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January 19, 2016

Bellevue wants design for ‘grand connection' path through the city

By LYNN PORTER
Journal Staff Reporter

The goal is for a corridor that will attract locals and visitors, like the High Line in New York City and River Walk in San Antonio.

Bellevue has started planning a pedestrian and bike corridor that would go from the waterfront park at Meydenbauer Bay through downtown and span Interstate 405 to connect downtown with the commercial area in Wilburton.

City officials envision this “Grand Connection” as a must-see urban experience like the High Line in New York City and River Walk in San Antonio.

The conceptual route is about two miles long and would connect important places in the city: Lake Washington, Old Bellevue, Downtown Park, Bellevue Way's retail, the Transit Center, Meydenbauer Convention Center and the Eastside Rail Corridor.

(Editor's note: This story has been changed to correct the length of the route.)

Much of the route would be on public spaces — such as the Pedestrian Corridor, Transit Center and City Hall Plaza. The rest has not been determined, but city officials said parts may be on sidewalks, including on Bellevue Way and Northeast Sixth Street.

Wednesday is the deadline for qualifications from teams that want to do conceptual design and related work, according to a notice in the Jan. 6 DJC. The budget for this initial phase is $250,000.

The city wants the team to come up with bold ideas for a “landmark” span over I-405 to connect downtown with Wilburton's commercial area, which Deputy Mayor John Chelminiak said is ripe for redevelopment.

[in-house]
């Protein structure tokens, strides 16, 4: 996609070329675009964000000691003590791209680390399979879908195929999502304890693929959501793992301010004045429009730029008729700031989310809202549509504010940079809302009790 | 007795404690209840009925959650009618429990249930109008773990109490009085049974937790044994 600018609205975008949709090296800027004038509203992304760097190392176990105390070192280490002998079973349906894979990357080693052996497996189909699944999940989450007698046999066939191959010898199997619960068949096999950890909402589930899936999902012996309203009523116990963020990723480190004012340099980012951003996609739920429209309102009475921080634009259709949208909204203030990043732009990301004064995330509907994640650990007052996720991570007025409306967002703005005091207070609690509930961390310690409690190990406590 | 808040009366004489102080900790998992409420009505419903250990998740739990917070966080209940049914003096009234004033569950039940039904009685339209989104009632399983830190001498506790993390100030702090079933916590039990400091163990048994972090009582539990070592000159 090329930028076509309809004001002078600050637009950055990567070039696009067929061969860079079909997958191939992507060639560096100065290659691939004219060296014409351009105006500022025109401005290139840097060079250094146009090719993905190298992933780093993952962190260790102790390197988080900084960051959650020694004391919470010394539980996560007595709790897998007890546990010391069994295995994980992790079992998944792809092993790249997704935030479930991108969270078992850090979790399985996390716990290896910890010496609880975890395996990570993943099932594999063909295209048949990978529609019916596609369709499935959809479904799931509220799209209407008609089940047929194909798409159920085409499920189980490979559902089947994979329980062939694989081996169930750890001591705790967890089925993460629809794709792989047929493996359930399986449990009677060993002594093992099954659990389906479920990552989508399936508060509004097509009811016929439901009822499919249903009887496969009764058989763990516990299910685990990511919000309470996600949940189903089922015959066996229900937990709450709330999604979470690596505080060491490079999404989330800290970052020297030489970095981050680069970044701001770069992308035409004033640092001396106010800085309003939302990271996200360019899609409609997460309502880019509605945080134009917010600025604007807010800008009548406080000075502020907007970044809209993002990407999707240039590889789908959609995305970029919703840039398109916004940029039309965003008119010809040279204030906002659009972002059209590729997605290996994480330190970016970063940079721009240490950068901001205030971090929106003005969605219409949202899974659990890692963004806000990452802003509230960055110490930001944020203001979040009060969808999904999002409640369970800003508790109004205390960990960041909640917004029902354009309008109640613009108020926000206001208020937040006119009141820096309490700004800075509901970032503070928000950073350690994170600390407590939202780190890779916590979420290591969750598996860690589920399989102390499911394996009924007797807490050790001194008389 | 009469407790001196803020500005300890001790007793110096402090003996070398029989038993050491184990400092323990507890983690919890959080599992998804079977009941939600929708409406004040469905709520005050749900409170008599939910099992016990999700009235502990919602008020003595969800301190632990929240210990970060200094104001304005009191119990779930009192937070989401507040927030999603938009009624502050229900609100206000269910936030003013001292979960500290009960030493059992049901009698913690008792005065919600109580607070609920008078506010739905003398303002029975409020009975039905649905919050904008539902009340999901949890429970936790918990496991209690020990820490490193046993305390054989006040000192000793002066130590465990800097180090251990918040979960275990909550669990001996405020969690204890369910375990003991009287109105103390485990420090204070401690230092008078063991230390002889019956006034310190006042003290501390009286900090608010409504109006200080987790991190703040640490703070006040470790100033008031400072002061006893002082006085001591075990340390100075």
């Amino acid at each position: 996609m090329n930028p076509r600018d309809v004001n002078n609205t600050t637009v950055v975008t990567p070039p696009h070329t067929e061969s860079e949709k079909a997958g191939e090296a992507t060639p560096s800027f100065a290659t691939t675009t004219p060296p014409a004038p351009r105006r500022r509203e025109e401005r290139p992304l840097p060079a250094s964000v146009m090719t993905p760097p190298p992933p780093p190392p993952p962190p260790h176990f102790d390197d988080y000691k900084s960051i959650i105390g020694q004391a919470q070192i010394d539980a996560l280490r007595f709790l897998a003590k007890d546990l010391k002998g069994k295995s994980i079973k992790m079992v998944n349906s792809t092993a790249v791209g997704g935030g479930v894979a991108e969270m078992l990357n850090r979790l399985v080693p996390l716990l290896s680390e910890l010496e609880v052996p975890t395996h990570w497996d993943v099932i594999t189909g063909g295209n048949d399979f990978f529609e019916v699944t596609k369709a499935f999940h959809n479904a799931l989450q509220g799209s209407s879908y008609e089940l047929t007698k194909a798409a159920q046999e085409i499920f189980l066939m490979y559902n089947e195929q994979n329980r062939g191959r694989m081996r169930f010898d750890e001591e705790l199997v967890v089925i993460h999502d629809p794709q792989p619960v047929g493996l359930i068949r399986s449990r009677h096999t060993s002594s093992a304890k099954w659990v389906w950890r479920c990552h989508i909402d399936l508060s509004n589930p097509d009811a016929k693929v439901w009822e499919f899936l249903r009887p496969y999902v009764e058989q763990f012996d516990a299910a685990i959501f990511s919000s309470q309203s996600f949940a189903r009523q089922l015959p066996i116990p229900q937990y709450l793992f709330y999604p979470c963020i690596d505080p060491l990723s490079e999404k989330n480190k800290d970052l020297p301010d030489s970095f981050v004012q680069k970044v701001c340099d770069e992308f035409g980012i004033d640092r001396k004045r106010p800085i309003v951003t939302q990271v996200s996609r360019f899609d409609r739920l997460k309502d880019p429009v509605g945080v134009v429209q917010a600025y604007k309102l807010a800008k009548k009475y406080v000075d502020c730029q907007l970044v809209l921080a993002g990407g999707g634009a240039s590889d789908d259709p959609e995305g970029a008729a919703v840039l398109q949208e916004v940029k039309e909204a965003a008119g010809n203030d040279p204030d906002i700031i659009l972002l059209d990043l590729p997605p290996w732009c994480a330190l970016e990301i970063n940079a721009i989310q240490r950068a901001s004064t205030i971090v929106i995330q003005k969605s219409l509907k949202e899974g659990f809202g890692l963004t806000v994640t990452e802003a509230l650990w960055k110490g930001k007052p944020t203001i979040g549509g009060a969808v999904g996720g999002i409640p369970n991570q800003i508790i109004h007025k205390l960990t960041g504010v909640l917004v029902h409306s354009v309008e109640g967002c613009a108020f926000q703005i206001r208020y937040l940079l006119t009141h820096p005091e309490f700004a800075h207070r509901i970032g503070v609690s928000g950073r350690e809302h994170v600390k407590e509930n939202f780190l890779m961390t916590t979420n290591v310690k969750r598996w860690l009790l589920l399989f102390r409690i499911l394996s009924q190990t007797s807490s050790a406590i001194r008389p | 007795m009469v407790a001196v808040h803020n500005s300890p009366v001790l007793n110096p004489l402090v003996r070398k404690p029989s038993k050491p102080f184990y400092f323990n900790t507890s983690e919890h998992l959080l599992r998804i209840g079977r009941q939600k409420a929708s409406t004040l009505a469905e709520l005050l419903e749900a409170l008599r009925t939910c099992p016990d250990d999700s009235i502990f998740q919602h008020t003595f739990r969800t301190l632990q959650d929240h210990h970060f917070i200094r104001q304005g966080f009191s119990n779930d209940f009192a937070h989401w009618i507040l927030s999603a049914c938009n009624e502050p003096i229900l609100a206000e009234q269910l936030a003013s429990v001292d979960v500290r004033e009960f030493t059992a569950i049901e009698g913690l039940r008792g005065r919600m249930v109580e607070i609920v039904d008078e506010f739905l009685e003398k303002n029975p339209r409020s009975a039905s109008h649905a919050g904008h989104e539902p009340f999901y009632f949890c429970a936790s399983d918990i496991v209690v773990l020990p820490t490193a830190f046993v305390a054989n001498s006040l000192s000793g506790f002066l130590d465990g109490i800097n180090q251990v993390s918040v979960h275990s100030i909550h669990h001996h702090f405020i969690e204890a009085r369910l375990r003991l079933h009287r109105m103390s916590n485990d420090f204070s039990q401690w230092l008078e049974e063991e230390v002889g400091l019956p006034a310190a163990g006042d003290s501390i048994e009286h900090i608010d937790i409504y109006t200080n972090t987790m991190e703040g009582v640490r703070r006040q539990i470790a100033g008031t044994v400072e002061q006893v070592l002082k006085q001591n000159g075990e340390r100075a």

Sewer and water connections and arterial roads in the commercial area are being improved and there are plans to extend Northeast Sixth Street.

In 2023, a light rail station will open in that area, adjacent to the Eastside Rail Corridor, which is becoming a pedestrian trail.

Chelminiak said Auto Row and industrial buildings, and strip malls are not the best uses for that commercial area given rising land costs, new infrastructure and planned transit. “The dirt's worth too much,” he said.

The city plans to upzone the area, Chelminiak said, but not to the density of downtown: “I think we would be looking at residential, retail, commercial — all of those.”

Late this year, Bellevue will hire a consultant to help make that area more walkable and transit-oriented. Bradley Calvert, Bellevue community development program manager, said the goal is to complement the high growth of downtown and Bel-Red areas on either side.

In 2023 light rail stations will open downtown and in Bel-Red's Spring District, where Wright Runstad & Co. plans major development.

Downtown Bellevue has wide streets and superblocks that are great for drivers but not pedestrians, though the city has been creating some through connections.

“Our city was built as a very car-centric city,” said Chelminiak. “In an urban area you have to have a way for people to walk around.”